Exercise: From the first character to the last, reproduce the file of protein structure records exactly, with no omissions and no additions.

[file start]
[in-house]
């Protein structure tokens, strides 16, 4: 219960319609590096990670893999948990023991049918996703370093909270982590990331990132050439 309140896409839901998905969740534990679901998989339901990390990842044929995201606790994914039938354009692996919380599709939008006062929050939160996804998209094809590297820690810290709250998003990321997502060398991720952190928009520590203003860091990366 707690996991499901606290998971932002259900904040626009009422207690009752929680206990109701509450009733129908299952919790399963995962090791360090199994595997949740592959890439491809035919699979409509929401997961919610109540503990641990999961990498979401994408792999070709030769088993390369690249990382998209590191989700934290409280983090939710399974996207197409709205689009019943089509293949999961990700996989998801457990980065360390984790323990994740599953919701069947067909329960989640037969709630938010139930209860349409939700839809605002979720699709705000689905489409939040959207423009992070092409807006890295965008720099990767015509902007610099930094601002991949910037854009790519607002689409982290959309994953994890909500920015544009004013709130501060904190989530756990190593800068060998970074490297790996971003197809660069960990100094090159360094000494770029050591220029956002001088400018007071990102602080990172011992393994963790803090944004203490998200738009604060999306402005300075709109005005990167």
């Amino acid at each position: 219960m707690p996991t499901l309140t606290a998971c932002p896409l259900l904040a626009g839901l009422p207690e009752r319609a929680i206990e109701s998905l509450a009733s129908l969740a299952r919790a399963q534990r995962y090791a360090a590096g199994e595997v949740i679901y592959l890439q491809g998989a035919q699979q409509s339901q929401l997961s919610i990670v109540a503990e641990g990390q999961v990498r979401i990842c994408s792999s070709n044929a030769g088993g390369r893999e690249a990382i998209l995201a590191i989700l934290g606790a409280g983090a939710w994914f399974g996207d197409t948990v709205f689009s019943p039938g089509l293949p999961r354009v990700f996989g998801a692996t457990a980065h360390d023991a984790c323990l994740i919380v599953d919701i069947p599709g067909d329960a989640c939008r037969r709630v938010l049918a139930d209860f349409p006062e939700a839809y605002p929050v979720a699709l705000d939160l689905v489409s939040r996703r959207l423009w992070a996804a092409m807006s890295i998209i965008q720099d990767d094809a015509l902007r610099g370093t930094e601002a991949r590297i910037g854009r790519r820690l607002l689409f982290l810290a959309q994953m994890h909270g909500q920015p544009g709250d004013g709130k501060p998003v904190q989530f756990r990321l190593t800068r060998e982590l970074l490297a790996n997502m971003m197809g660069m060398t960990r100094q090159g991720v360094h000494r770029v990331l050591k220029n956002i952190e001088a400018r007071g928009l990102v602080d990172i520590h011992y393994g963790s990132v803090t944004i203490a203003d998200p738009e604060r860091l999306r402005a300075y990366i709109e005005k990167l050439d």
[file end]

[in-house]
């Protein structure tokens, strides 16, 4: 219960319609590096990670893999948990023991049918996703370093909270982590990331990132050439 309140896409839901998905969740534990679901998989339901990390990842044929995201606790994914039938354009692996919380599709939008006062929050939160996804998209094809590297820690810290709250998003990321997502060398991720952190928009520590203003860091990366 707690996991499901606290998971932002259900904040626009009422207690009752929680206990109701509450009733129908299952919790399963995962090791360090199994595997949740592959890439491809035919699979409509929401997961919610109540503990641990999961990498979401994408792999070709030769088993390369690249990382998209590191989700934290409280983090939710399974996207197409709205689009019943089509293949999961990700996989998801457990980065360390984790323990994740599953919701069947067909329960989640037969709630938010139930209860349409939700839809605002979720699709705000689905489409939040959207423009992070092409807006890295965008720099990767015509902007610099930094601002991949910037854009790519607002689409982290959309994953994890909500920015544009004013709130501060904190989530756990190593800068060998970074490297790996971003197809660069960990100094090159360094000494770029050591220029956002001088400018007071990102602080990172011992393994963790803090944004203490998200738009604060999306402005300075709109005005990167």
């Amino acid at each position: 219960m707690p996991t499901l309140t606290a998971c932002p896409l259900l904040a626009g839901l009422p207690e009752r319609a929680i206990e109701s998905l509450a009733s129908l969740a299952r919790a399963q534990r995962y090791a360090a590096g199994e595997v949740i679901y592959l890439q491809g998989a035919q699979q409509s339901q929401l997961s919610i990670v109540a503990e641990g990390q999961v990498r979401i990842c994408s792999s070709n044929a030769g088993g390369r893999e690249a990382i998209l995201a590191i989700l934290g606790a409280g983090a939710w994914f399974g996207d197409t948990v709205f689009s019943p039938g089509l293949p999961r354009v990700f996989g998801a692996t457990a980065h360390d023991a984790c323990l994740i919380v599953d919701i069947p599709g067909d329960a989640c939008r037969r709630v938010l049918a139930d209860f349409p006062e939700a839809y605002p929050v979720a699709l705000d939160l689905v489409s939040r996703r959207l423009w992070a996804a092409m807006s890295i998209i965008q720099d990767d094809a015509l902007r610099g370093t930094e601002a991949r590297i910037g854009r790519r820690l607002l689409f982290l810290a959309q994953m994890h909270g909500q920015p544009g709250d004013g709130k501060p998003v904190q989530f756990r990321l190593t800068r060998e982590l970074l490297a790996n997502m971003m197809g660069m060398t960990r100094q090159g991720v360094h000494r770029v990331l050591k220029n956002i952190e001088a400018r007071g928009l990102v602080d990172i520590h011992y393994g963790s990132v803090t944004i203490a203003d998200p738009e604060r860091l999306r402005a300075y990366i709109e005005k990167l050439d």